In "Story of an Hour," Louise Mallard, a woman "afflicted with a heart trouble" discovers at the start of the story that her husband has passed away. The story showcases the arc of her feelings, shifting from shock and dismay to a sense of freedom, as she seems to be relieved that she no longer has to deal with the responsibilities of being a wife. Soon after realizing her husband is dead, she overcomes her sadness and sorrow to realize the possibilities that would come to her as a result of her newfound freedom: "There would be no powerful will bending hers in that blind persistence with which men and women believe they have a right to impose a private will upon a fellow-creature" (Chopin, 1894). An extremely controversial tale when it first came out, Chopin's tale (like “The Storm”) addresses the possibility of women being able to separate themselves from their male counterparts and live without marriage.
Chopin offers a third-person perspective in both her stories, to allow the readers to look at the story from a dispassionate distance. In “Story of an Hour,” she views from outside the concerns of both Mrs. Mallard and Josephine, in addition to those of Victorian society, as they judge Mallard for her happiness as her husband’s death. This third-person knowledge shows us the concerns of everyone in the tale, in addition to what motivates them. This appears to match Mallard’s thoughts, in which external forces of society place their will on her and leave her without freedom. By looking into these thoughts, appreciating both the hesitation of Josephine to inform Mallard, and Mallard's own myriad responses to the death of her husband, Chopin allows the reader to invade Mallard’s privacy just as Victorian society does.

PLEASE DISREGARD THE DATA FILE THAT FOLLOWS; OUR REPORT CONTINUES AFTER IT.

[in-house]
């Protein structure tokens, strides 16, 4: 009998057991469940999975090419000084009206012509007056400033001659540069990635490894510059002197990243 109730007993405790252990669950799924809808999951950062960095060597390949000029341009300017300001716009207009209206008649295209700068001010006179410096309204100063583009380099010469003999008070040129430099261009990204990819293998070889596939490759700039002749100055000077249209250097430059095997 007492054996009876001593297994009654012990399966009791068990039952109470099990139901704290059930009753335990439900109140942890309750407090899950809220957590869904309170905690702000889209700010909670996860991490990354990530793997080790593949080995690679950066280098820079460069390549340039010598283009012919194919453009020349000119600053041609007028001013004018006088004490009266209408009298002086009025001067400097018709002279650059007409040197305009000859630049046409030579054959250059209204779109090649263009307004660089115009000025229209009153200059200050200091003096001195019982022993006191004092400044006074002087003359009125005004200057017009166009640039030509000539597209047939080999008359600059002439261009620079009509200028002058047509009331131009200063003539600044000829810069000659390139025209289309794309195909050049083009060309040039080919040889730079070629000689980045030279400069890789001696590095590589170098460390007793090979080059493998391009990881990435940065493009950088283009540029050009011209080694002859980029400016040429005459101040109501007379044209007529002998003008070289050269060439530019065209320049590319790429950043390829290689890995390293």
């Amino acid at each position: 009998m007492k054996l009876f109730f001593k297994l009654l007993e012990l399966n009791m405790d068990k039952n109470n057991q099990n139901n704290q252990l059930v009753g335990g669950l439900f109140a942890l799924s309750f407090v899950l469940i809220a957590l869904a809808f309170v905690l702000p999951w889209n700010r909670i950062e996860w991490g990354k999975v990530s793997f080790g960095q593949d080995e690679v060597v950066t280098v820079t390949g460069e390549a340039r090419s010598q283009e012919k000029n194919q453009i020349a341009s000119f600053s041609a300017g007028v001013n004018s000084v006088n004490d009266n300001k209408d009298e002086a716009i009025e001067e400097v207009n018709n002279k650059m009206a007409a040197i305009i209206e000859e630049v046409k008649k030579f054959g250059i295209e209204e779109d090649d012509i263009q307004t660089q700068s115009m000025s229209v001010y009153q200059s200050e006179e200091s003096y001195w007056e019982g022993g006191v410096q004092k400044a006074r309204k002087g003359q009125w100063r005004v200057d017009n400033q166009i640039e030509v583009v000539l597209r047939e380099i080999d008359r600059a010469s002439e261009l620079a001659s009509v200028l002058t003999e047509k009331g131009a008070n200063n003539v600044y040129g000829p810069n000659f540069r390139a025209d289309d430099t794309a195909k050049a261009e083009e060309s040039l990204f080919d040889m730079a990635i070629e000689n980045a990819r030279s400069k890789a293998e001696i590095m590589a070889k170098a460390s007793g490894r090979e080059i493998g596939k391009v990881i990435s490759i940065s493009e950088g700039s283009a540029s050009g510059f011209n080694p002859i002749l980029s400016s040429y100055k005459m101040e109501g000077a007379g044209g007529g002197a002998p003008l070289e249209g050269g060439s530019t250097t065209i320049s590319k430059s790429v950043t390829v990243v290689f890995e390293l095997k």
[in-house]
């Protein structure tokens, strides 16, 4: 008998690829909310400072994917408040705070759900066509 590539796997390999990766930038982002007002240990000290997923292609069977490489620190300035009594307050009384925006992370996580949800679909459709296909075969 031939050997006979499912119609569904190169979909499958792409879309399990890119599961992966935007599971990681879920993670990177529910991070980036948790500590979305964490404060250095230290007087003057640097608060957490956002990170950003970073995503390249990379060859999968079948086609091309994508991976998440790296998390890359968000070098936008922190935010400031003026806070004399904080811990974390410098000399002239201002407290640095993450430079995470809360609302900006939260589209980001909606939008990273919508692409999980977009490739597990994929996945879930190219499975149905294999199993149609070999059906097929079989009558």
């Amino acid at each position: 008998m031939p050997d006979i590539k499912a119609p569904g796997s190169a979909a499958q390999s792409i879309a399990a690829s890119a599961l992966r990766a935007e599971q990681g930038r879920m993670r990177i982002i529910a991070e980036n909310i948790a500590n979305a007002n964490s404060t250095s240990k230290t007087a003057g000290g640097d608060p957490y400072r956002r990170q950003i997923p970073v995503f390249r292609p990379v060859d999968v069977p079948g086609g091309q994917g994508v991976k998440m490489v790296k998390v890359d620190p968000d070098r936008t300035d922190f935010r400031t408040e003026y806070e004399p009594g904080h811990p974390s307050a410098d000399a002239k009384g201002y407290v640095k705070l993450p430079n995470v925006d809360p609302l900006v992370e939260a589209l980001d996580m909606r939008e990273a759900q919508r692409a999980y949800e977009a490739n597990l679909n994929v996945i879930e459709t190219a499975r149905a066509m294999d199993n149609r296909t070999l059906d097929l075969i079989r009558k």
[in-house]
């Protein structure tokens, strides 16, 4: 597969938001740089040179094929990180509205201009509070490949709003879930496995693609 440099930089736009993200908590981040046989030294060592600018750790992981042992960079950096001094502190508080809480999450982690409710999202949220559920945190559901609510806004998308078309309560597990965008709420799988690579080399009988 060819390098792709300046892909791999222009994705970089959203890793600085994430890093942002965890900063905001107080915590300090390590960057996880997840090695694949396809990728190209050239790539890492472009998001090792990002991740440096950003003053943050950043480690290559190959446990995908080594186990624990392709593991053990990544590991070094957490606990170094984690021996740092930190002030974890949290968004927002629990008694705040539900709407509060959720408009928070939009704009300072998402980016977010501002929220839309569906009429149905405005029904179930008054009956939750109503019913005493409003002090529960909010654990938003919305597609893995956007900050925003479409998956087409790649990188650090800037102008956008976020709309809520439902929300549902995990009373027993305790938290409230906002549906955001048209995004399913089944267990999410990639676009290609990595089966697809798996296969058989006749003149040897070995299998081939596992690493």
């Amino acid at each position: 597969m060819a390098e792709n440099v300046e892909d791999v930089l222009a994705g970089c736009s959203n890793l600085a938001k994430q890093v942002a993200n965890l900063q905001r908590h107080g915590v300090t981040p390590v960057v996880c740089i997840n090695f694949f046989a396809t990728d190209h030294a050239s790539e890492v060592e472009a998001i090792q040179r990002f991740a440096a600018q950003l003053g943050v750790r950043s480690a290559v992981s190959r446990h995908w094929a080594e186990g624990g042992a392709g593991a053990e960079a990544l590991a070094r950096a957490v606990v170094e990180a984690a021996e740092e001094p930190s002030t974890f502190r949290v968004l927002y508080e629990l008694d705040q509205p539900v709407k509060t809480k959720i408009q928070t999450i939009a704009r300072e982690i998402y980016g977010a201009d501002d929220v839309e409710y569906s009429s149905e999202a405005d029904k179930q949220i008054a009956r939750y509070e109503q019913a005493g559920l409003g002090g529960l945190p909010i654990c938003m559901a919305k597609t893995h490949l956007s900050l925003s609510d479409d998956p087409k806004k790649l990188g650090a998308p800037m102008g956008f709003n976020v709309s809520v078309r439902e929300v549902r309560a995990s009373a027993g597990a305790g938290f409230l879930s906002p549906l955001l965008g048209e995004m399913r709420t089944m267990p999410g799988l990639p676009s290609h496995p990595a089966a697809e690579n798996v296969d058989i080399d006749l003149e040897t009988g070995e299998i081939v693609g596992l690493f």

Chopin's attitudes were in no way indicative of the attitudes of everyone else toward marriage in the Victorian era - to most, marriage stayed the smart, Christian step in life they were expected to go through. This is the reason Chopin’s perspective, shown through her stories, was so controversial - she deigned to claim that marriage was not the end goal of womanhood, and that women might wish to live independent of a man’s control. In both “The Storm” and “The Story of an Hour,” women assert their agency by betraying their husbands in some way, which is framed as the only way in which they can have any sort of freedom in the stifling Victorian era. Today, this perspective is much more common, with marriage becoming much less important in the grand scheme of things, and quite a few trying for marriage just to get divorced, which still carries a stigma of its own. It is with the assistance of authors like Chopin that this perspective toward marriage and a woman’s place in it has sprung forth, freeing people from the pressure of getting hitched no matter how they feel about their partner.
Chopin, Kate. “The Story of an Hour.” American Literature Since the Civil War. Create edition.
Ward, Candace, and Kate Chopin. "The Storm." Great short stories by American women. Dover ed. New York: Dover Publications, 1996. 89. Print.